## Tutorial: Permutations and combinations

* Adaptive game version*

(This topic is also in Section 6.4 in *Finite Mathematics*or Section 7.4 in

*Finite Mathematics and Applied Calculus*) I don't like this new tutorial. Take me back to the old version of this tutorial!

### #[Resources][Recursos]#

**%%Note**Several concepts in this tutorial are based on decision algorithms, so you might want to go to the %%prevsectut to review those concepts.

Permutations

Let's start with a warmup based on the %%prevsectut:
We call an ordered list of items (such as those we are arranging in order in the warmup) a **permutation**of those items.

**%%Q**In general if we have $n$ items, how many permutations of those items are possible?

**%%A**We can use a decision algorithm similar to the one we used above to make a permutation:

**Step 1:**Select the first item; $n$ choices.

**Step 2:**Select the second item; $n - 1$ choices.

**Step 3:**Select the third item; $n - 2$ choices.

...

**Step $n - 1$:**Select the next-to-last item; 2 choices.

**Step $n$:**Select the last item; 1 choice.

**$n$ factorial,**which we write as $n!$.

**Permutations of n items**

A permutation of $n$ items is an ordered list of all of those items. The number of possible permutations of $n$ items is given by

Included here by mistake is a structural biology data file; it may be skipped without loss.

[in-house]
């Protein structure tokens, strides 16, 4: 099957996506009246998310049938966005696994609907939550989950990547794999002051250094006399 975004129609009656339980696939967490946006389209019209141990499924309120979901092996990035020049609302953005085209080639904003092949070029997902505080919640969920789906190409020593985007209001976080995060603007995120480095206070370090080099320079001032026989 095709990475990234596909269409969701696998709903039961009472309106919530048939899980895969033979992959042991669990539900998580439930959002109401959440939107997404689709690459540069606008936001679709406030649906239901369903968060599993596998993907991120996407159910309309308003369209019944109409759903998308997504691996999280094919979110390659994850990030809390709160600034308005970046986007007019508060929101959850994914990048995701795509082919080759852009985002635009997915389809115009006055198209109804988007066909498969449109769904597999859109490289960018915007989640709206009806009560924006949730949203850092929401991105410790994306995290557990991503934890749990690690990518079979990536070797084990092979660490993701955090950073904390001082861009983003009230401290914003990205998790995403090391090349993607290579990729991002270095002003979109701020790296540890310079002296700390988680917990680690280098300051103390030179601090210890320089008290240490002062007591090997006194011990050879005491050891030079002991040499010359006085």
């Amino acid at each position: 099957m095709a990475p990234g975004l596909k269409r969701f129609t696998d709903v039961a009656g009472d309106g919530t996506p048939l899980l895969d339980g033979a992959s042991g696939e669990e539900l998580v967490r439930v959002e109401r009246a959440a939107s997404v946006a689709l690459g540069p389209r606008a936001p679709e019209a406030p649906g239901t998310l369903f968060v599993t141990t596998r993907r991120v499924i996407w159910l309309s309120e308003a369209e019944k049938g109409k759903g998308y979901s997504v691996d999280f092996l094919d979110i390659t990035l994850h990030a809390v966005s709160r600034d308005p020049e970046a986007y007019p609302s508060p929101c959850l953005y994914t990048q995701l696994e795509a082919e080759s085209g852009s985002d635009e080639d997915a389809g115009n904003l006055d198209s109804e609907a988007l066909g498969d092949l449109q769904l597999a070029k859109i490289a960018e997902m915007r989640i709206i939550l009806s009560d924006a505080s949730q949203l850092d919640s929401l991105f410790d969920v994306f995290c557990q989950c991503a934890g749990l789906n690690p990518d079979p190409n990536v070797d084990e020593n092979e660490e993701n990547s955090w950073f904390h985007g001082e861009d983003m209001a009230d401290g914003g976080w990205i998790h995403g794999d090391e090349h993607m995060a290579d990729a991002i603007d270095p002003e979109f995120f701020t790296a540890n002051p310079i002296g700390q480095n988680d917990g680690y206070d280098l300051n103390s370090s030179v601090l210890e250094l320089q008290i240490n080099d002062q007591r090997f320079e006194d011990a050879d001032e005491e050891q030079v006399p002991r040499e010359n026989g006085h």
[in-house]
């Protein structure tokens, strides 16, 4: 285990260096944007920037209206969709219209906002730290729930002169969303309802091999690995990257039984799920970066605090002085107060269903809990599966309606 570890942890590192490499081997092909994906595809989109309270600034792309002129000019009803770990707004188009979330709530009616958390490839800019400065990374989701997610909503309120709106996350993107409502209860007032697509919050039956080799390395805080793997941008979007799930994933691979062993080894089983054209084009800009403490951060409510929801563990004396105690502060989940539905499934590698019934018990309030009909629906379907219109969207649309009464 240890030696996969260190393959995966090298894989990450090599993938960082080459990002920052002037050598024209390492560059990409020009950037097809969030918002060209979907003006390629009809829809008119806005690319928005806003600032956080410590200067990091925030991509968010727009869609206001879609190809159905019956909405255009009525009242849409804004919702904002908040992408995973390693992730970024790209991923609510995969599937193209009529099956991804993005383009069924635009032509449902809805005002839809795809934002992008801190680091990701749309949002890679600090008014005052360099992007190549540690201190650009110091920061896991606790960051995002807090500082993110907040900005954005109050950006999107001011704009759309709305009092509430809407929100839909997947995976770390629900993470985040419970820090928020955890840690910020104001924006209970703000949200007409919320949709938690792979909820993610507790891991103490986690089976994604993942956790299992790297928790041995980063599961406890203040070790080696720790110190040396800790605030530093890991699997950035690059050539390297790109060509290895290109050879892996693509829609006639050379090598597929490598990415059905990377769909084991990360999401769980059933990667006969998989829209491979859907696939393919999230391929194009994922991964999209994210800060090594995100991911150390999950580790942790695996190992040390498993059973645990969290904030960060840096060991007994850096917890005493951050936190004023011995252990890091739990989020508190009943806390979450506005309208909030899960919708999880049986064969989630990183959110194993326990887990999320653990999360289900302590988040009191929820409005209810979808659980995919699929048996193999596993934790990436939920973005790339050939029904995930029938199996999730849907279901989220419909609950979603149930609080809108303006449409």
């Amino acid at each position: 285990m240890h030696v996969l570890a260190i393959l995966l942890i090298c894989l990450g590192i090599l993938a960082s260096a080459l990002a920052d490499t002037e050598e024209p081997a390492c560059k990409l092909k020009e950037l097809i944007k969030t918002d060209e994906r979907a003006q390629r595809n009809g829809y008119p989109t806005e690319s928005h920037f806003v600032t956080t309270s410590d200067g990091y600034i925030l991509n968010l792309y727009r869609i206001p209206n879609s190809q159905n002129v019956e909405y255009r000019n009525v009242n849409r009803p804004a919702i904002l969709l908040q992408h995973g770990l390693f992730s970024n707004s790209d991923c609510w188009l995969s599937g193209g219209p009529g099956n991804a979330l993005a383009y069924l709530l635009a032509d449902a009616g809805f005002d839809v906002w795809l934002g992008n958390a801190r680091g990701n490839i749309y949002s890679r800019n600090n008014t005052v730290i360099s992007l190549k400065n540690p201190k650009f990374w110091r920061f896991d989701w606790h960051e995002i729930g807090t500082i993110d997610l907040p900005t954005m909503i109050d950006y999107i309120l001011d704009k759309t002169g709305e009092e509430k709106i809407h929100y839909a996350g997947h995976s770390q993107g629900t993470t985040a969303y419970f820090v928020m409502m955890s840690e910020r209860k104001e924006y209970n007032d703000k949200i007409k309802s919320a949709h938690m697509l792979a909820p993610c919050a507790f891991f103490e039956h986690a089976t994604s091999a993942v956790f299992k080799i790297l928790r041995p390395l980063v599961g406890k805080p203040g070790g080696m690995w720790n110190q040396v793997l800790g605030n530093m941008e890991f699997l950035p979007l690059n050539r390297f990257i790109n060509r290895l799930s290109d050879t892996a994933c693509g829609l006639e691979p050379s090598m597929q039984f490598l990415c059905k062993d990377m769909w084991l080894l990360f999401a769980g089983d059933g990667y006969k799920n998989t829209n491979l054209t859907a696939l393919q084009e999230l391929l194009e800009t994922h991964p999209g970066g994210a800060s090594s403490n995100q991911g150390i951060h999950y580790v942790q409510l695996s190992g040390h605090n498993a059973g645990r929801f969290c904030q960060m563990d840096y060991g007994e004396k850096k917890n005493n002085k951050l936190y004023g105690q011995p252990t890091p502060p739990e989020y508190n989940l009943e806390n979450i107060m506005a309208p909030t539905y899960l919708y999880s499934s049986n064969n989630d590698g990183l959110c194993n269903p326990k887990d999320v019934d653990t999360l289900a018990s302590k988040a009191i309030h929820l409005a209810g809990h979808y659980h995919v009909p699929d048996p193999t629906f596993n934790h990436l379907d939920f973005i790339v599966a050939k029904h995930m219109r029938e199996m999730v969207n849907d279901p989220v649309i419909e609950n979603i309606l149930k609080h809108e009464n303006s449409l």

**$n$ factorial,**given by

$n! = n \times (n-1) \times (n-2) \times ... \times 2 \times 1$

for $n$ a positive integer. We also take, by convention
$0! = 1.$

**%%Examples**

**1.**$\ 1!$ \t ${}= 1$ \\ $2!$ \t ${}= 2 \times 1 = 2$ \\ $3!$ \t ${}= 3 \times 2 \times 1 = 6$ \\ $10!$ \t ${}= 10 \times 9 \times 8 \times 7 \times 6 \times 5 \times 4 \times 3 \times 2 \times 1$ \\ \t ${}= 3,628,800$

**2.**#[The number ways of ordering the digits 1, 2, 3 is $3! = 3 \times 2 \times 1 = 6.$ \t Here are the 6 orderings:][El número de ordenamientos de los dígitos 1, 2, 3 son $3! = 3 \times 2 \times 1 = 6.$ \t Aquí están los 6 ordenamientos:]#

\\ $123,132,213,231,312,321$

**#[Some for you][Algunas para ti]#**

**%%Q**What if we want to make an ordered list of only

*some*of the items (as in the warmup quiz above)?

**%%A**We can use the following decision algorthm to make a permutation using only $r$ of the $n$ items available:

**Step 1:**Select the first item; $n$ choices.

**Step 2:**Select the second item; $n - 1$ choices.

**Step 3:**Select the third item; $n - 2$ choices.

...

**Step $r$:**Select the $r$th item; $n - r + 1$ choices.

**Permutations of n items taken r at a time**

A

**permutation of $n$ items taken $r$ at a time**is an ordered list of $r$ items chosen from a set of $n$ items. The number of permutations of $n$ items taken $r$ at a time is given by

$P(n, r) = n \times (n - 1) \times (n - 2) \times ... \times (n - r + 1)$ \t #[Product of $r$ terms starting with $n$][Producto de $r$ términos que comienzan con $n$]#

Here is an alternative formula that is often used to calculate the same quantity:
$P(n, r) = \dfrac{n!}{(n - r)!}$

**%%Examples**

**1.**$P(4, 2) = 4 \times 3 = 12$

$\quad P(10, 3) = 10 \times 9 \times 8 = 720$

\t #[Product of 3 terms starting with 10][Producto de 3 términos comenzando con 10]#
\\ $\quad P(12, 1) = 12$